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The Unspoken by D.L. Watson
The Unspoken is very different then what I have directed in the past and I believe this is why I was so intrigued by it. In a way, it presented a lot of challenges for me that I have usually pu...
The Unspoken by D.L. Watson
The Unspoken is very different then what I have directed in the past and I believe this is why I was so intrigued by it. In a way, it presented a lot of challenges for me that I have usually put little effort into. When I released 'The Letter", people told me how they loved the cinematography, the direction, and the acting...but one of the things they felt suffered was the voice tracks. When Allie Manasco handed me her script, I knew immediately that this was going to be a perfect project that would really rely on great audio.
I put out a Craigslist ad for actors and received a few responses that definitely fit the bill for the characters. But, as I planned the shots, I kept thinking of actors Nick Pemble (Cinderblock Dreams, Graphic) and Erika Antonsen (Transcend) - both whom I've worked with before. I knew they were completely capable of portraying these characters, and, more to their advantage, were a real couple. I knew they would be able to channel any past arguments they may have had to really intensify their characters.
I was in luck too. Erika, who is a teacher all the way in Philadelphia, was going to be in town for a week. So, I called up Nick Pemble, pitched the idea to him, sent him the script, and they agreed to do it. Because I've recently joined the DSLR club, I really wanted my next film to have that cinema look. I enlisted Michael Sherman to be the director of photography and he and I scoped out how the film was going to be shot. About a week before shooting, I asked if Walter Hawk, who is a classmate in my Audio Production class at Lane Community College, if he'd be interested in being our audio mixer. He agreed enthusiastically.
Saturday, April 16th, 2011 we had rehearsals in the shop. Nick Pemble and Erika Antonsen went through their lines and only verified that my intuition was right. They were perfect for this part. The following day, production began. We all met at Applebee's where we shot the opening of the film and the end of the film. We had to shoot fast because cars were beginning to populate the parking lot and I didnt want to take up any car spaces to hungry, paying customers.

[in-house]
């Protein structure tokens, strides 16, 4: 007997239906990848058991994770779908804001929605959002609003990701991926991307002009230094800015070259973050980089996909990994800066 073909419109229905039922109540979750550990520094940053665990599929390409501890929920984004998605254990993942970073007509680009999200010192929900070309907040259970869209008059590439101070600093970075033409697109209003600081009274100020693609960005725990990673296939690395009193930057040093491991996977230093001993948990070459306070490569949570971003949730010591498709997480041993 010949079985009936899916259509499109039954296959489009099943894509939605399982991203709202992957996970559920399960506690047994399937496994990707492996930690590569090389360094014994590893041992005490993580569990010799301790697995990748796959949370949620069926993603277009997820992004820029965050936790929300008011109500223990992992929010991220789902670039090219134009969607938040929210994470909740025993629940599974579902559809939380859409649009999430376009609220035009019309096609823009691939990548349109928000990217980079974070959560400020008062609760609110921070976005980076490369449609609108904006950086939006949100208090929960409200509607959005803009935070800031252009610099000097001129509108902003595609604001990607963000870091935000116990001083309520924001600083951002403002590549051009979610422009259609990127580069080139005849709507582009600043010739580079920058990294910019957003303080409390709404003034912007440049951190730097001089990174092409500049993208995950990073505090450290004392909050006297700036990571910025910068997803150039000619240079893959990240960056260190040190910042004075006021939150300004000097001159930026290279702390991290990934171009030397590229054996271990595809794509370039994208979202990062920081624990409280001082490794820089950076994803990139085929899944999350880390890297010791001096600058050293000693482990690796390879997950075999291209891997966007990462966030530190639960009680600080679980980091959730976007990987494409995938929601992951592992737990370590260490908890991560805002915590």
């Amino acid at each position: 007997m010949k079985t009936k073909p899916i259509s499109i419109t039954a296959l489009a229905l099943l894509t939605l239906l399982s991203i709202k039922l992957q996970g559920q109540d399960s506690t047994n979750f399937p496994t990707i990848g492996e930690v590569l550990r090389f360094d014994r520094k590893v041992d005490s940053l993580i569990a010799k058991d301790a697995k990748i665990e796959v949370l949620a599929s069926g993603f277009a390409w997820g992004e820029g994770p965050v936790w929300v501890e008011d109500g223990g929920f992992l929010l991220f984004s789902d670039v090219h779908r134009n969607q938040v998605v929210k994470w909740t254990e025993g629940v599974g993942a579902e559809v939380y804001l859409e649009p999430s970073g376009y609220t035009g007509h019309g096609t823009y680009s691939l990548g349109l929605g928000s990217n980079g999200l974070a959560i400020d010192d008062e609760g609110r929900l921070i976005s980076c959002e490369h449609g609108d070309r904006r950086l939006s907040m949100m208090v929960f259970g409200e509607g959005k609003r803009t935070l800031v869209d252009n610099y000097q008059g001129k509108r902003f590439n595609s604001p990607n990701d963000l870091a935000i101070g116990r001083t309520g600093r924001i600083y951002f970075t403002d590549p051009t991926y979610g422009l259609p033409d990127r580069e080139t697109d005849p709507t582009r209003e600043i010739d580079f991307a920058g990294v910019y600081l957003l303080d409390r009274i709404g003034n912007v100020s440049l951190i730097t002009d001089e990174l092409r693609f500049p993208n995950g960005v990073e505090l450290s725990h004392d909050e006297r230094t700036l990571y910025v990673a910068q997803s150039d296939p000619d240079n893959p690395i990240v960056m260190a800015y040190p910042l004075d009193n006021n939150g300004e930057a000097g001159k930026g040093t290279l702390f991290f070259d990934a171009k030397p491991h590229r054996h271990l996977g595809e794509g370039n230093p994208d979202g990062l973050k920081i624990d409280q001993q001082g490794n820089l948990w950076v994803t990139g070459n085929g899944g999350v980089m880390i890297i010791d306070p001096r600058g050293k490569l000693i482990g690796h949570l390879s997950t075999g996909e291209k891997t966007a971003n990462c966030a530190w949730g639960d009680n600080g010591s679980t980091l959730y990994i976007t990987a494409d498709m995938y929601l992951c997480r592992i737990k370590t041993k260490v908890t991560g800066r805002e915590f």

Afterwards, we ate lunch at the best local pizza chain around: Abby's Legendary Pizza.
After some time was spent trying to find a quiet location to shoot the next segment of the film, we headed over to the Eagles Lodge which had a completely empty parking lot. It was just off the Express Way...which was relatively empty except a few cars. What got frustrating were the motorcycles that roared past us. And it got cold. Fast. I think what made it worse was the wind. But Michael and I managed while Walter, Pemble, and Erika were cozy and warm in the car.
To get the shots Michael and I were looking for, we ended up having to place the camera about 8 feet away from the car. This made it extremely difficult for me to analyze the performance or even hear them. This is why I basically shot the film three different times...to just maximize the amount of takes in case something happened I was not aware of.
We finished the film at 5:19pm, and considering that we started an hour later then I had anticipated, we ended up finishing the shoot ahead of schedule.
Editing the film was fairly simple and straight forward. It was just a matter of syncing the audio up with the visuals and choosing which takes I liked the best. The first cut I made was actually my favorite. But when I brought the voice track into Soundbooth to apply a noise reduction, it committed to the raw file. The noise reduction made all their voices sound like robotic whales and was unusable. So, I had to re-cut the film. See, it was good I shot the film 3 times.
I'm very pleased with how the film turned out. I feel that the audio turned out really well. The quality and production value turned out crisp and cinematic. Some might find the story a little short and incomplete, but this is meant to only serve as a small glimpse into these peoples lives. Almost as if you were eavesdropping onto their conversation and hopefully had an emotional reaction to it.
I want to thank Michael Sherman, Walter Hawk, Nick Pemble and Erika Antonsen for being enthusiastic and helping me finish this. And a special thanks to Allie Manasco for trusting me to bring her script to life.